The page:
There’s nothing like breakfast at Chaps, right? That’s what we were thinking when we booked the restaurant for our wedding reception, a chance to celebrate with many loved ones after an intimate elopement last fall. After countless texts and calls to the most important people in our lives, my husband and I settled on a date — March 28, 2020.
You know where this is going — our grandparents in California were nervous about flying, and we wanted them there, so we agreed to postpone. Just days later, Gov. Jay Inslee made gatherings like ours a moot point anyway, Chaps, along with so many wonderful local restaurants, closed to the public.
Most people consider a celebration of their marriage to be a highlight of their lives, but for me there was more to it. I’m not just a newlywed, but a new mom as well. Our daughter is 8 months old. I’ve found that the combination of a challenging pregnancy, life with a young baby, and my work-from-home lifestyle has walled me off from a lot of meaningful connection. For months I’ve been trying to find a way to claw my way back to friendships and phone calls, even just time in the world, among people. But now, that’s exactly what I can’t do. Instead, I’m staying inside for the greater good — no going to Trader Joe’s just to chat with the workers. My parents are self-quarantining, making it impossible for me to go cry with them, or take my daughter over for our usual few hours so I can have uninterrupted time to work.
The day I finalized the menu at Chaps, I met a friend for dinner at Rut. We worried about whether to share a bite of food or sips of a cocktail as we always did — a move that seems insane now. It was my second time out with a friend that week, and we did brunch with another couple and their son that weekend. The following week, I had regular every-other-week pizza with a friend and her tiny baby at Republic Pi, wondering if the dining room seemed emptier than usual. It was the most social I’d managed to be since my baby was born, and I was exhausted at the end of it, but my spirits were higher than they had been in months. Now, I think of that week as my own, perhaps unconscious, attempts to hoard human contact the way some people are hoarding paper products.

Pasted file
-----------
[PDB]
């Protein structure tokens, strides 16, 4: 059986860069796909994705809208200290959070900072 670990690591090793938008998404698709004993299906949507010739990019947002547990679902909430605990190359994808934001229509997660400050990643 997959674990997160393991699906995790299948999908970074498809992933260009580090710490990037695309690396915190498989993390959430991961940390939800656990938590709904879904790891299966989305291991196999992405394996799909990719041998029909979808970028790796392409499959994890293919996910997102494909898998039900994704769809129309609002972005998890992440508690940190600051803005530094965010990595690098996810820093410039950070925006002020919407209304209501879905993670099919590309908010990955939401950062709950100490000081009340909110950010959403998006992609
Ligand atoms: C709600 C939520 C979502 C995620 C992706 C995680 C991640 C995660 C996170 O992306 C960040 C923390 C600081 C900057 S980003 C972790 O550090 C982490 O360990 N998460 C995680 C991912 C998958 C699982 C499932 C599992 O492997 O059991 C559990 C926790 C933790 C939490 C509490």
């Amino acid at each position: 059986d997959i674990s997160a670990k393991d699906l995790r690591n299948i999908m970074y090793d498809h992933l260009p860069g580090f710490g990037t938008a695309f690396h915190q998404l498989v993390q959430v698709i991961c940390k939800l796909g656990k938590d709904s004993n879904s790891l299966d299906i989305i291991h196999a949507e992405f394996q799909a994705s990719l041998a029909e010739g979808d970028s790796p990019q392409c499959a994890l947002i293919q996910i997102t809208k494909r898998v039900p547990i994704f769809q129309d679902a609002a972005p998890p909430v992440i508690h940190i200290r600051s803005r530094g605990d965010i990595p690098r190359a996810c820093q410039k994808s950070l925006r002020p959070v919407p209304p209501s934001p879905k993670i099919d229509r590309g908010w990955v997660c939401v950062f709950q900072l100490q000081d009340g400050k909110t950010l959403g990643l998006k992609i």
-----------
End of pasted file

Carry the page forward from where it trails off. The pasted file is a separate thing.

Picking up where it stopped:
But it isn’t just that I want to go out to be with people, though that’s a huge part of it. I want to have places to go to. I make a living as a writer, specializing in food and drink with a little travel thrown in for good measure. I spend my days talking to the most generous, friendly, and, often, financially precarious people. Bartenders, waitstaff, chefs and cooks. I worry about them and the safety nets I know they don’t have. I worry, too, about the stories I’m losing, the magazines who are choosing not to publish their next issue, the checks that are no longer in the mail. I’m vacillating between wanting to order takeout from everywhere offering it, and wondering how long my savings is going to last.
In any other time, any one of these things would feel devastating, too much. But in this moment, it all feels small in the face of serious loss, sickness and death. Recently, I was chatting with a friend online about the small and the big when I stumbled upon a thought — maybe empathy isn’t just something we have for other people, maybe it’s also something we have for ourselves. I am not the only one grieving big things that feel small, and there is so much that we’re going to have to grieve in the days ahead. It is not selfish to attend to pain that just happens to be mine. ♦
There are lots of ways to support local restaurants, but two local ones include donations to Big Table, and this Go Fund Me.
Cara Strickland is a freelance writer specializing in food and drink. Her work has appeared in the Washington Post, Salon, Southwest, Time Out, Atlas Obscura, JSTOR Daily, the Rumpus and others. Connect with her further at carastrickland.com.